The Dissident largely revolves around the doings of Omar Abdulaziz, a Saudi exile living in Montreal. He has been for years a vocal critic of the Saudi royals and ruling policies. He befriended Jamal Khoshoggi, and Abdulaziz came to rely on Khoshoggi's advice and "wisdom" in dealing with the Saudis back home. The way Abdulaziz describes it, Saudis nationals are virtually controlled and controlled virtually by Twitter feeds. The viewer is advised that 20% of Americans have Twitter accounts -- and we all know what damage Trump brought to the table with his Twitter message fussilades. But in SA, the Twitter membership is 80%.

Last year, another film about the deleterious effects of social media, The Social Dilemma, convincingly revealed the danger of mass manipulation by the growth of hive-mindedness and its algorithmic control by nefarious state and commercial interests. Along similar lines, Twitter in SA is seen as a tool of the freedom of expression, folks constantly interpenetrating each other's psyches with raw, unprocessed "thinking." But this freedom, Abdulaziz tells us, is actually deviously controlled by cyber armies within SA, referred to as The Flies, who massage Tweet Twits, and re-shape their responses, and when necessary, create a "swarm" to attack adversaries and dissidents. And, he says, MBS is the Lord of the Flies.

These Flies are sent by the thousands to drown out voices that question the government, Abdulaziz tells us. They are like hitmen sent out to enforce the fascist heeling out of freedom of expression, and behind it, the seat of all freedom -- the wilds of critical and creative thinking, lurking in our minds, like sleeper cells, needing only to be activated by Woke moments. Ouch. (Reminded me of the Glenn Greenwald "white" blood cells that swarm any criticism of the master.)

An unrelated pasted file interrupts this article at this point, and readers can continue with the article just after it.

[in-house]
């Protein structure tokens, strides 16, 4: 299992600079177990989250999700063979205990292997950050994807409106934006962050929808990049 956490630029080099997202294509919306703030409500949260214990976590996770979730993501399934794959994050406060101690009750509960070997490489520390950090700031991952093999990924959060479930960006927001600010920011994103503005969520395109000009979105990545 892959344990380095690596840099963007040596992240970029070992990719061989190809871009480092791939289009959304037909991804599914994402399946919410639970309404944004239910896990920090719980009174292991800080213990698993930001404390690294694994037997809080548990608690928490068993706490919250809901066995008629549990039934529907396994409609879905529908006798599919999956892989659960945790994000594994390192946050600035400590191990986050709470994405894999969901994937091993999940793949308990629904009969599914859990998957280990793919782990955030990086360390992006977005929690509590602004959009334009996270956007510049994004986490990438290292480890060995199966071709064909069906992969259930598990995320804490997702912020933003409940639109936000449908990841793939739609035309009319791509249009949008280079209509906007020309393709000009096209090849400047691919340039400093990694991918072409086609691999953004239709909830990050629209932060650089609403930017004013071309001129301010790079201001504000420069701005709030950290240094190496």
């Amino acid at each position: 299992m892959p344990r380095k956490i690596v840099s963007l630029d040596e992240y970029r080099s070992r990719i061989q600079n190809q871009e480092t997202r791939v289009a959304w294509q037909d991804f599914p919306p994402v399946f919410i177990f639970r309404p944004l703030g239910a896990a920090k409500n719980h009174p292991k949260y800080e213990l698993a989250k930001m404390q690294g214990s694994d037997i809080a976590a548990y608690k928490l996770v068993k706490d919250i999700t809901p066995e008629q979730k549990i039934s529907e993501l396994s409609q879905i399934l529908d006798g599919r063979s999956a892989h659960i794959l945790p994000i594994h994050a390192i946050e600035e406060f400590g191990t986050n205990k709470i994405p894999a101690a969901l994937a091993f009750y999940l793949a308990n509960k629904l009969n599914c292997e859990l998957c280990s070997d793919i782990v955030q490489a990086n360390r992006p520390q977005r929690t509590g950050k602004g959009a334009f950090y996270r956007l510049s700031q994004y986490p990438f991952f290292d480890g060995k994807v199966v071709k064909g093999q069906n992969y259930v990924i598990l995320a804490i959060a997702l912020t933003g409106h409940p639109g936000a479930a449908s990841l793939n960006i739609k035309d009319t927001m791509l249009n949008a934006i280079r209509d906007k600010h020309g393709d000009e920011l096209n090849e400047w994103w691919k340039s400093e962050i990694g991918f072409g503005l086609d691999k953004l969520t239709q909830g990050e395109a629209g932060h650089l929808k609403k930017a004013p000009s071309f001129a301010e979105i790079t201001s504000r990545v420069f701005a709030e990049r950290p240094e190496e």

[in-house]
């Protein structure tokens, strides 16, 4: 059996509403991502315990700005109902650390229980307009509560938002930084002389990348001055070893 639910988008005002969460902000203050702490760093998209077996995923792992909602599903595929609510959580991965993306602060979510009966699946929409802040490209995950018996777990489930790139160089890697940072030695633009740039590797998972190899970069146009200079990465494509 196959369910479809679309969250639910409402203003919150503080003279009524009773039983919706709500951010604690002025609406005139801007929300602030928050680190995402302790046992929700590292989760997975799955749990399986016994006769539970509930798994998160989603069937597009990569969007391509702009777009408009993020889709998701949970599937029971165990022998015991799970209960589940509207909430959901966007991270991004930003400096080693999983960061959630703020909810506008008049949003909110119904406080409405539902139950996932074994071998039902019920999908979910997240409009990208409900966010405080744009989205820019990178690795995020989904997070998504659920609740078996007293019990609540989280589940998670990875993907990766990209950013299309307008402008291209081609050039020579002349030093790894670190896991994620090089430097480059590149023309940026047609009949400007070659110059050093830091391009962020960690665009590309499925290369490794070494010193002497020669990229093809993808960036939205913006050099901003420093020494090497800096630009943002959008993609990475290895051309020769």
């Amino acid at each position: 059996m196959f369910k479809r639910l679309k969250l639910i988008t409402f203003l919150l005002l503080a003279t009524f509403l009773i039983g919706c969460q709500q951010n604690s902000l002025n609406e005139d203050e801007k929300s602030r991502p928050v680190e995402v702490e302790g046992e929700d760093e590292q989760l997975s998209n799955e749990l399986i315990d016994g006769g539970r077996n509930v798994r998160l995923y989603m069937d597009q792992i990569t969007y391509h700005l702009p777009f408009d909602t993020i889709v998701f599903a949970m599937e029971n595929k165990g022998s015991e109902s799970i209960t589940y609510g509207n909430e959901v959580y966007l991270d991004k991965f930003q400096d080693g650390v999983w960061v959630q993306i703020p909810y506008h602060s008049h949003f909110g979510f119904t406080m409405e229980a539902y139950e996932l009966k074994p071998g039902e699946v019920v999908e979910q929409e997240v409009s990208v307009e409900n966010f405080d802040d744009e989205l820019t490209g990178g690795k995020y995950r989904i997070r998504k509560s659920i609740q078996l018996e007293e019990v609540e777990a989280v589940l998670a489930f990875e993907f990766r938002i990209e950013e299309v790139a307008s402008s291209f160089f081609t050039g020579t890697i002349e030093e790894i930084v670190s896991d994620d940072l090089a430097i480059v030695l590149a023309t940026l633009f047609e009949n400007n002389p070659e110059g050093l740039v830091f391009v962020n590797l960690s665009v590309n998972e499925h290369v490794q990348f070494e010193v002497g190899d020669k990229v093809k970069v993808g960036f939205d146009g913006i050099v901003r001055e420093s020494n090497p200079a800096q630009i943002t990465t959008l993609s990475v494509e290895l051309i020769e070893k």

In Montreal, Abdulaziz was having none of that. He decided to start his own dissident swarm, called The Bees. But instead of coming at people like trolling regime liars, Abdulaziz tells us that the Bees would descend on folks with the Truth. (Cue the harps.) When MBS caught on, he sent a team of interlocutors, including Abdulaziz's brother, to talk him into coming home, where he could be a Star and have his own TV program that led Saudi youths down the path of frisky rectitude. Be a dissonante instead of a dissident. Apparently, he didn't know what to do, so he contacted Khoshoggi, who advised him not to return. After Abdulaziz told the nice men that he would remain in Montreal, his brother and 23 associates were arrested on trumped up charges to apply pressure.

What made Khoshoggi a dissident is standard procedure in America, complaining about government, and doing activist things to disrupt fascist movements online. Such dissidence goes all the way back to the British experience for Americans. Past Paul Revere and later the tea partiers. Past Daniel Defoe's being put in the stocks for mocking the government. Further back to the Magna Carta. But, you could see how the authoritarian regime in SA would see such activism from Khoshoggi (and Abdulaziz) as sedition, punishable by death. Nevertheless, until MBS, SA seemed content to lure "exiles" back home to deal with them, rather than draw attention to their tyranny by murdering away from home. Both Abdulaziz and Khoshoggi were asked to return home. MBS appears set to arrogantly chase after dissidents overseas, first with his Flies, then, if deemed necessary, to send hit squads.

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John Kendall Hawkins is an American ex-pat freelance journalist and poet currently residing in Oceania.